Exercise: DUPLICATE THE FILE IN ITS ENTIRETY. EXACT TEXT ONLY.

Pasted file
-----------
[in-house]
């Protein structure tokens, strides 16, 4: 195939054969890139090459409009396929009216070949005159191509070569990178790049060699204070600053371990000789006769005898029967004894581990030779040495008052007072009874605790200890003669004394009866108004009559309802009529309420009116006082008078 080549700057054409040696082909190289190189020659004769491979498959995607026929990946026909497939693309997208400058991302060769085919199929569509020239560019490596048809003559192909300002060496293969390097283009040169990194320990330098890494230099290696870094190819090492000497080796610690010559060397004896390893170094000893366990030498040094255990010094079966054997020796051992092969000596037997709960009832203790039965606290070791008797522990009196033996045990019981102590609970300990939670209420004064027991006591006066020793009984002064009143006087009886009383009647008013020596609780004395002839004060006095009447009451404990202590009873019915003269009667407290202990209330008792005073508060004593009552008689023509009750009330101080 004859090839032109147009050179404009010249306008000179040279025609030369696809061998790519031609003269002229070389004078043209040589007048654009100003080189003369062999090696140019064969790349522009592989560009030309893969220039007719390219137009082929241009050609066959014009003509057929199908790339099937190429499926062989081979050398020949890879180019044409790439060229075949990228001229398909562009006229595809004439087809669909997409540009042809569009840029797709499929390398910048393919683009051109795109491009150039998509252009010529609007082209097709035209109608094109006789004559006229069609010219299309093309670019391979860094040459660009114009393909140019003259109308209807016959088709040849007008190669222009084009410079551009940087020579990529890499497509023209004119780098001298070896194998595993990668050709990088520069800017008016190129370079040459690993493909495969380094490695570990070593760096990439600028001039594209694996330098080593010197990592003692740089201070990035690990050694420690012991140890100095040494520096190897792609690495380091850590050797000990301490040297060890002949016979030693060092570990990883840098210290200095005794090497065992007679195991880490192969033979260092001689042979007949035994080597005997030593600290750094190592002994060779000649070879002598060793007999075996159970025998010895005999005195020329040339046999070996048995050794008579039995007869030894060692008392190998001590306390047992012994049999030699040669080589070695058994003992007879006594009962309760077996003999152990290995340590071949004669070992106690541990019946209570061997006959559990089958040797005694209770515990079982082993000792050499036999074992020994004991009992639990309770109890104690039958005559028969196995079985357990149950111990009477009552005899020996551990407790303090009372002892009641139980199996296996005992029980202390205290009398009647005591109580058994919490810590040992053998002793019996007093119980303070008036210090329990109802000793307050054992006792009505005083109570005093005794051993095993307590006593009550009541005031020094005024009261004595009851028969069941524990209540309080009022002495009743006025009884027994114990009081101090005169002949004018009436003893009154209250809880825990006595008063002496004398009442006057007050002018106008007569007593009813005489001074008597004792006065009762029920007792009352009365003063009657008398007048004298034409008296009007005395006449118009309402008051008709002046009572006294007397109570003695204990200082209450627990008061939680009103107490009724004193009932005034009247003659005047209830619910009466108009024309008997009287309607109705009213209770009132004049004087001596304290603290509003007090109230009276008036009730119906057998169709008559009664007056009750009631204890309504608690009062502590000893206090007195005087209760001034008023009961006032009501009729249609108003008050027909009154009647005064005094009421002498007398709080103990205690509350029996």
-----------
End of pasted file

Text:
[in-house]
């Protein structure tokens, strides 16, 4: 195939054969890139090459409009396929009216070949005159191509070569990178790049060699204070600053371990000789006769005898029967004894581990030779040495008052007072009874605790200890003669004394009866108004009559309802009529309420009116006082008078 080549700057054409040696082909190289190189020659004769491979498959995607026929990946026909497939693309997208400058991302060769085919199929569509020239560019490596048809003559192909300002060496293969390097283009040169990194320990330098890494230099290696870094190819090492000497080796610690010559060397004896390893170094000893366990030498040094255990010094079966054997020796051992092969000596037997709960009832203790039965606290070791008797522990009196033996045990019981102590609970300990939670209420004064027991006591006066020793009984002064009143006087009886009383009647008013020596609780004395002839004060006095009447009451404990202590009873019915003269009667407290202990209330008792005073508060004593009552008689023509009750009330101080 004859090839032109147009050179404009010249306008000179040279025609030369696809061998790519031609003269002229070389004078043209040589007048654009100003080189003369062999090696140019064969790349522009592989560009030309893969220039007719390219137009082929241009050609066959014009003509057929199908790339099937190429499926062989081979050398020949890879180019044409790439060229075949990228001229398909562009006229595809004439087809669909997409540009042809569009840029797709499929390398910048393919683009051109795109491009150039998509252009010529609007082209097709035209109608094109006789004559006229069609010219299309093309670019391979860094040459660009114009393909140019003259109308209807016959088709040849007008190669222009084009410079551009940087020579990529890499497509023209004119780098001298070896194998595993990668050709990088520069800017008016190129370079040459690993493909495969380094490695570990070593760096990439600028001039594209694996330098080593010197990592003692740089201070990035690990050694420690012991140890100095040494520096190897792609690495380091850590050797000990301490040297060890002949016979030693060092570990990883840098210290200095005794090497065992007679195991880490192969033979260092001689042979007949035994080597005997030593600290750094190592002994060779000649070879002598060793007999075996159970025998010895005999005195020329040339046999070996048995050794008579039995007869030894060692008392190998001590306390047992012994049999030699040669080589070695058994003992007879006594009962309760077996003999152990290995340590071949004669070992106690541990019946209570061997006959559990089958040797005694209770515990079982082993000792050499036999074992020994004991009992639990309770109890104690039958005559028969196995079985357990149950111990009477009552005899020996551990407790303090009372002892009641139980199996296996005992029980202390205290009398009647005591109580058994919490810590040992053998002793019996007093119980303070008036210090329990109802000793307050054992006792009505005083109570005093005794051993095993307590006593009550009541005031020094005024009261004595009851028969069941524990209540309080009022002495009743006025009884027994114990009081101090005169002949004018009436003893009154209250809880825990006595008063002496004398009442006057007050002018106008007569007593009813005489001074008597004792006065009762029920007792009352009365003063009657008398007048004298034409008296009007005395006449118009309402008051008709002046009572006294007397109570003695204990200082209450627990008061939680009103107490009724004193009932005034009247003659005047209830619910009466108009024309008997009287309607109705009213209770009132004049004087001596304290603290509003007090109230009276008036009730119906057998169709008559009664007056009750009631204890309504608690009062502590000893206090007195005087209760001034008023009961006032009501009729249609108003008050027909009154009647005064005094009421002498007398709080103990205690509350029996």